A fall crispness is in the air, and that’s a sign that winter is just around the bend. So, before cold air comes, it’s a good time to schedule a furnace inspection to ensure you’ll stay toasty warm all season long. Here are the four things you need to know before getting a home furnace inspection.
1. Ask For Recommendations
First, you want to make sure you are hiring the best company for your furnace check-up. No one wants to be left out in the cold come January if their furnace breaks down. A professional, reputable company is your best bet when it comes to making sure that doesn’t happen. Ask your neighbors and friends for recommendations.
We’ve also put together a few articles on tracking down the best company for your needs here:
- Winter Prep: How to Find the Best Heating Service in Your Area
- How to Find the Best Heating Repair Company
- Call Now for Your Fall HVAC Preventative Maintenance
2. Keep The Work Area Clean
Once you’ve decided on the company to hire, it’s a good idea to clear the area where the tech will be working.
“Many have a specified time allotted, or are working with a quoted price, so you don’t want the tech to spend valuable time moving furnishings or laundry out of the way,” says Keith Hill, technical support manager for Minnesota Air.
Keith reminds homeowners to clean the outside area as well as the inside of the home if they are also doing a furnace vent or air conditioner inspection. Make sure that shrubs, bushes, and plants are trimmed or moved out of the way so it’s easy for the technician to have access to the area. If it’s located in a fenced in area, make sure that it’s unlocked and no pets, like a dog, would be a hindrance to performing the inspection.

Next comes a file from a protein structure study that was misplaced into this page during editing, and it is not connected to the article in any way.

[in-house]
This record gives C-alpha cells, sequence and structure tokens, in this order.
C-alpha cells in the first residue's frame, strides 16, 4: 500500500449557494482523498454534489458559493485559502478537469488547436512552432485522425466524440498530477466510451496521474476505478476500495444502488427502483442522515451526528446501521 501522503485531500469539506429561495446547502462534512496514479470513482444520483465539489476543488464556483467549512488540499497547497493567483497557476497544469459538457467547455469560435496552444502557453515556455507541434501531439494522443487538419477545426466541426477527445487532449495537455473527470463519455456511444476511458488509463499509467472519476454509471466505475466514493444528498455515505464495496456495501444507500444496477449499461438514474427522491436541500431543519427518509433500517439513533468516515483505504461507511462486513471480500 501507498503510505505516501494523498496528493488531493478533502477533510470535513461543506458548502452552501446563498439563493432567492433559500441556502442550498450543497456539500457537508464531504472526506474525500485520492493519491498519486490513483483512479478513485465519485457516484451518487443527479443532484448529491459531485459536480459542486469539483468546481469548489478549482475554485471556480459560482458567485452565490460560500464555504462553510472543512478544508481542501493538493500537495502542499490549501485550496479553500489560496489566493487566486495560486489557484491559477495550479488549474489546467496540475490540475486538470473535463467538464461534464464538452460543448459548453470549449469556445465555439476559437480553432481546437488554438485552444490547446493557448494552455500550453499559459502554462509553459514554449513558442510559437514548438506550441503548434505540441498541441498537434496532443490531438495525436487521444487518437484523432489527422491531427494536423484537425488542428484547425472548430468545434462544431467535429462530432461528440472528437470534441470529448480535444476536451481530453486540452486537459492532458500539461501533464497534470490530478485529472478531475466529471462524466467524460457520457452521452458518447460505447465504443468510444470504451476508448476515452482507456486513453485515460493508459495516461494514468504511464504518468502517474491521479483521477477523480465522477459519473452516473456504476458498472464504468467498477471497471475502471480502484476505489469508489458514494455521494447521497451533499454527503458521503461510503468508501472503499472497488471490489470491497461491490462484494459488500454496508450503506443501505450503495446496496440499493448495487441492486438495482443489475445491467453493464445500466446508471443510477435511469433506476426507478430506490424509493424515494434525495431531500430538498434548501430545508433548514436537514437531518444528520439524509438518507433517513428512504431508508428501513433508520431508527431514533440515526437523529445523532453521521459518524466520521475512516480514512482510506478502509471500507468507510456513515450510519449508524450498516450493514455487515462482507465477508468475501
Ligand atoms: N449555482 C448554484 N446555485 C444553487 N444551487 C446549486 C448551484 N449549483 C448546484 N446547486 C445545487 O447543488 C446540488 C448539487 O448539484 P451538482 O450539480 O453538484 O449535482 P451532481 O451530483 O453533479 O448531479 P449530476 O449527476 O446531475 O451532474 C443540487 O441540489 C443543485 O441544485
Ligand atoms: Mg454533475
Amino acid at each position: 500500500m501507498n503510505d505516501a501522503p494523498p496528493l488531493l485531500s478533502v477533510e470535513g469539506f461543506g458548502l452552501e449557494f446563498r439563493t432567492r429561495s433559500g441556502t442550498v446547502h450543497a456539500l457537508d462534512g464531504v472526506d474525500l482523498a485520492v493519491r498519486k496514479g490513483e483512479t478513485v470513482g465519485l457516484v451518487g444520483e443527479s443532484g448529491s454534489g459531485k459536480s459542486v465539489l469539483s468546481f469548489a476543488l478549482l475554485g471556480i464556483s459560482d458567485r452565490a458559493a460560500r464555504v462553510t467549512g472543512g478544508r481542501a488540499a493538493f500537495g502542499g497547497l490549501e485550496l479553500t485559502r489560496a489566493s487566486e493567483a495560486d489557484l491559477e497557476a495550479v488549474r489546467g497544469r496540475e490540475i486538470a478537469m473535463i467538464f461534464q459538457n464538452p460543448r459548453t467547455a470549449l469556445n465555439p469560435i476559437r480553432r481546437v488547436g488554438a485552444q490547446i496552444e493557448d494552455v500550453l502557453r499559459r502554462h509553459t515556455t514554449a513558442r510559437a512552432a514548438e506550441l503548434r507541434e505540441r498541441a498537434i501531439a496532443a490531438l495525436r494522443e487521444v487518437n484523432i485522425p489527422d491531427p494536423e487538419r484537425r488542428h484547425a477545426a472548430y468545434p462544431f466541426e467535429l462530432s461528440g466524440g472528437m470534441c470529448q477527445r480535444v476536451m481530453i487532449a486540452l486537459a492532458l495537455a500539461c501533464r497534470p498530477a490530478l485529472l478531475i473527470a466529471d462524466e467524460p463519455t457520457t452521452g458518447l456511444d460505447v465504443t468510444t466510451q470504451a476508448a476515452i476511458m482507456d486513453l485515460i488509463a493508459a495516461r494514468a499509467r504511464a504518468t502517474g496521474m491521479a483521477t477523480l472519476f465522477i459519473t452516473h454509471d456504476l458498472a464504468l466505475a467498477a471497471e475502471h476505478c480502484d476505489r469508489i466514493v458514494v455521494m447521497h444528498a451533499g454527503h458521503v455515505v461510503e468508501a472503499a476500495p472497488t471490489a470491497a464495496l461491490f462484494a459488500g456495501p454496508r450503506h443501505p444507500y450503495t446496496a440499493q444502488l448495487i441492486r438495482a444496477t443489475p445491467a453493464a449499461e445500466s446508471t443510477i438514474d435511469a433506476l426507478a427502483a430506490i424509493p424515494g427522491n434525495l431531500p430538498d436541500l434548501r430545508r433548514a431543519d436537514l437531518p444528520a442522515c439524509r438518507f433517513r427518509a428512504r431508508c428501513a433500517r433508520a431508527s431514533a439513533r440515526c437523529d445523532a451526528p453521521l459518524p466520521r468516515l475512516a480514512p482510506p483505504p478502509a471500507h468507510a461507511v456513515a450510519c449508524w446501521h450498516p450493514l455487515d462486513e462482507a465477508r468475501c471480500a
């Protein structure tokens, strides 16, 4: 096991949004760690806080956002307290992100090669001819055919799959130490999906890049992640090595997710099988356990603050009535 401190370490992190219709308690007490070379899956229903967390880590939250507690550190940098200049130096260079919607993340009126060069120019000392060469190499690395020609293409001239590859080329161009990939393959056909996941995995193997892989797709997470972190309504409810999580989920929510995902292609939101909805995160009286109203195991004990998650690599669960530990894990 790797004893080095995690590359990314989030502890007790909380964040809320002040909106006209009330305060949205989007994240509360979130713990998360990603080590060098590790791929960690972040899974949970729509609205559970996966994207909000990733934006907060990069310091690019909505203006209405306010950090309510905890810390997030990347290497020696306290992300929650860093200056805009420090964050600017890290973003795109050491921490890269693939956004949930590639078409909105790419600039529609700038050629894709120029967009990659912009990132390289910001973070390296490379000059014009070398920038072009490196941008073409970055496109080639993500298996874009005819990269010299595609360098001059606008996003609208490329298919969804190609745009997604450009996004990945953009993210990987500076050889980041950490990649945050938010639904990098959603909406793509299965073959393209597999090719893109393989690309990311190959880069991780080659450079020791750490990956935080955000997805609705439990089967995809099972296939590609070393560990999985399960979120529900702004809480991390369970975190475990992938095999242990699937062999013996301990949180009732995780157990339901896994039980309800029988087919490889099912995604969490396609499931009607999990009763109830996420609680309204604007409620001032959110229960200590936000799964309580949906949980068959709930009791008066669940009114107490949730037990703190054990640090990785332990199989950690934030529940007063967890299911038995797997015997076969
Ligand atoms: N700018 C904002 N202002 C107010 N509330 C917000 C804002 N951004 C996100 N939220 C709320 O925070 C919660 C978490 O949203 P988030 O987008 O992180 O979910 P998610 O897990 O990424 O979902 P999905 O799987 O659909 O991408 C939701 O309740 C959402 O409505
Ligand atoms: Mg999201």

3. Know What To Expect During An Inspection
Keith says a good furnace inspection should include a combustion efficiency test and a safety test, so make sure they are included.
“To do a proper safety and combustion test, the tech will use a digital combustion analyzer and should be able to show you the readings or print it out for your records,” he says. “The test readings should include carbon monoxide, flue gas temperature, carbon dioxide or oxygen, and percentage combustion efficiency. The tech should be able to explain all of the readings and what that means for your system.”
Also, get an estimate of what your inspection will cost to help you avoid sticker shock. Keith says prices will vary depending on furnace location and accessibility, how comprehensive the test is, and the type of fuel used – testing fuel oil furnaces will cost more than natural gas furnaces. He says the typical price for an inspection will range from $90 to $200.
“Some include heat exchanger inspections, and those can be as simple as a visual inspection with a flashlight, or a digital scope that will ‘see’ more of the heat exchanger surfaces. That can be another $100 add to the inspection,” he says.
You’ll also want to make sure that your filter is clean, unless you want to pay them to do maintenance in addition to an inspection. It will cost you an extra fee because you didn’t have basic maintenance done prior to the inspection. Changing a filter is relatively easy, however, some homeowners would rather leave everything up to a professional.
4. It’s OK To Ask Questions
If there is something the technician does that you don’t understand, ask about it. If there is a charge on your bill and you don’t know what it’s for, have them clarify. And, of course, ask for any advice and recommendations they have for maintaining and improving your furnace’s efficiency. It will save you the headache of a furnace breakdown later in the season and keep your HVAC running longer.